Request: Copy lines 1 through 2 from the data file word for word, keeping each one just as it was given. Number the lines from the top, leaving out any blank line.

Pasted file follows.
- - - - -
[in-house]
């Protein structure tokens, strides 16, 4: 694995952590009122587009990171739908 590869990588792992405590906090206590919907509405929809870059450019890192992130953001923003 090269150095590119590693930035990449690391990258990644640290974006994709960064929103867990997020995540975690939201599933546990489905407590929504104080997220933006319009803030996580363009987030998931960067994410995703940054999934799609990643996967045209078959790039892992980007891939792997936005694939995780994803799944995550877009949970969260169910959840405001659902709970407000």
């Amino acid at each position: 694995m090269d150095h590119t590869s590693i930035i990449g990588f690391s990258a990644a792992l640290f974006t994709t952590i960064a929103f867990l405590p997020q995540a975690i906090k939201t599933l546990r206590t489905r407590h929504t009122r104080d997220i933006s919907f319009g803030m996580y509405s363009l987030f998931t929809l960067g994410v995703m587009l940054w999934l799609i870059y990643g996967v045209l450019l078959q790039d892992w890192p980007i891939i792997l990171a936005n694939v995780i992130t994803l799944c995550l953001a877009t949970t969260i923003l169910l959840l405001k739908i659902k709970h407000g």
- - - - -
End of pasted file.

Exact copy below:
[in-house]
């Protein structure tokens, strides 16, 4: 694995952590009122587009990171739908 590869990588792992405590906090206590919907509405929809870059450019890192992130953001923003 090269150095590119590693930035990449690391990258990644640290974006994709960064929103867990997020995540975690939201599933546990489905407590929504104080997220933006319009803030996580363009987030998931960067994410995703940054999934799609990643996967045209078959790039892992980007891939792997936005694939995780994803799944995550877009949970969260169910959840405001659902709970407000």